Despite their failed marriage and bitter divorce, Burt was there for Judy in later years to help her overcome financial woes and drug abuse. When he guest-hosted The Tonight Show, he invited Judy to appear with him.

By 1966, Judy had a leading role on an American television show, appearing in the romantic comedy Love on a Rooftop opposite the late Pete Duel. But it was in the next show which would see Judy rocket to fame.

In 1968 came along Rowan and Martin's Laugh-In, which saw Judy become an instant celebrity on one of the hottest shows on television.

The fast-paced 60s show made a household name of Judy, and it would see Judy often find herself at the receiving end of numerous pranks including being doused with water whenever she mouthed her signature phrase, 'Sock it to me!'.

But after two years on the show, Judy decided not to renew her Laugh-In contract as she feared being typecast and wanted to showcase her singing and dancing talents.

Judy then went on to play the role Polly in a Broadway revival of The Boyfriend, before appearing in a couple of mini-movies, a Las Vegas music act and a television series called Poor Judy. But her success on Laugh-In wasn't to be built upon.

In May 1970, Judy married for a second time, this time to television producer Robert Bergmann. But Judy's marriage to Bergmann was also short-lived, and they divorced in 1971.

During the 1970s, Judy's career had declined severely, and her personal life also suffered with heroin addiction and a near-fatal car crash with ex-husband Bergmann while they were celebrating Judy's acquittal on charges of heroin possession.

After being released from the hospital with a broken neck, she returned to Northampton with her parents who had come to visit her.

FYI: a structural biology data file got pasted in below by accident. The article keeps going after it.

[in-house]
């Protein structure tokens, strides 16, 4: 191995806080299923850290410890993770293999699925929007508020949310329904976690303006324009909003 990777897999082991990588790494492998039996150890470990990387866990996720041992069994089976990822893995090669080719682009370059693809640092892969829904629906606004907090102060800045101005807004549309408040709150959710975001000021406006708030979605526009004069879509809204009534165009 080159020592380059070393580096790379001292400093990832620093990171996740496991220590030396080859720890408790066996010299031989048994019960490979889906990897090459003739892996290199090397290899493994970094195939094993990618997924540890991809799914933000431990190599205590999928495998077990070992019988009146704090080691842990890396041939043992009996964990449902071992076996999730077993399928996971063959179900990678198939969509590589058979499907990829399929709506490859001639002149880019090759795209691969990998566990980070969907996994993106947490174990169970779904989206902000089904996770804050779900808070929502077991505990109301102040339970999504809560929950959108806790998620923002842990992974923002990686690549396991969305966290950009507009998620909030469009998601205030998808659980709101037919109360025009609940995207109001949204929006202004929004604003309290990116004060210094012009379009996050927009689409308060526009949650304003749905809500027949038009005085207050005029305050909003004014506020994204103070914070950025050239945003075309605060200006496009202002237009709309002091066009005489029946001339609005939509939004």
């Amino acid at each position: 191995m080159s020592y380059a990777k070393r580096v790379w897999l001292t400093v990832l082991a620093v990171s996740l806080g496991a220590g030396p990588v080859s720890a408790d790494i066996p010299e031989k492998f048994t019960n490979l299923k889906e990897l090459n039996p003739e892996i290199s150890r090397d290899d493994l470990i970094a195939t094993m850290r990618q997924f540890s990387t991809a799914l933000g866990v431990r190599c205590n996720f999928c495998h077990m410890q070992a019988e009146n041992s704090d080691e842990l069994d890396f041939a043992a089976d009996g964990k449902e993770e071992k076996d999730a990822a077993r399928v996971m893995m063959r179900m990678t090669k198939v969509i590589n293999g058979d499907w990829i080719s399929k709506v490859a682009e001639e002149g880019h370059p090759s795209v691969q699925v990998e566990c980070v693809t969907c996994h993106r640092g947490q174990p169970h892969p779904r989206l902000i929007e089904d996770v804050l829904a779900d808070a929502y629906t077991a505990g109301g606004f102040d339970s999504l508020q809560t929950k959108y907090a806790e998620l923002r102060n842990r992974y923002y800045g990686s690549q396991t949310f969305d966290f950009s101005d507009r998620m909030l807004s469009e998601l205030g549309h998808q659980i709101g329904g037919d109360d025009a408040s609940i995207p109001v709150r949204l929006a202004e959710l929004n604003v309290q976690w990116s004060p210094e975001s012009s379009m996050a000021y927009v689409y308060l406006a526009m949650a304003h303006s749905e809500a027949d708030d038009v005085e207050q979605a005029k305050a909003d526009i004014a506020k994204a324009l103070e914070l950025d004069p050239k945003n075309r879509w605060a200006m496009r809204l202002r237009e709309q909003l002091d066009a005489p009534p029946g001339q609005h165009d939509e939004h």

In 1985, Judy published her autobiography called 'Laughing on the Outside, Crying on the Inside: The Bittersweet Saga of the Sock-It-To-Me Girl'. It was a book which revealed her descent into a life of drug addiction and debauchery .

In 1993, Judy attended the 25th anniversary of Laugh-In and appeared on a televised Laugh-In Christmas show.

Since then, she had resided at her home with her two dogs in the village of Pitsford, where she enjoyed a quiet life after a journey which saw her become one of the biggest household names in the UK and USA.

In a tribute on Facebook page Northampton old faces, Patricia Keay said: "She was loved on both sides of the pond. I was living in US at the heigh of her stardom. No doubt she will be missed by many friends there too."

CARNE, Judy (Joyce Audrey Botterill)
Born: 4/27/1939, Northampton, Northamptonshire, England, U.K.
Died: 9/3/2015, Northampton, Northamptonshire, England, U.K.

Judy Carne’s westerns – actress:
Bonanaza (TV) – 1963 (Sister Mary Kathleen)
Gunsmoke (TV) – 1966 (Pearl)
The Big Valley (TV) – Bridget Wells
Alias Smith and Jones (TV) – 1971 (Leslie O’Hara)
Cade’s County (TV) – 1972 (Judy)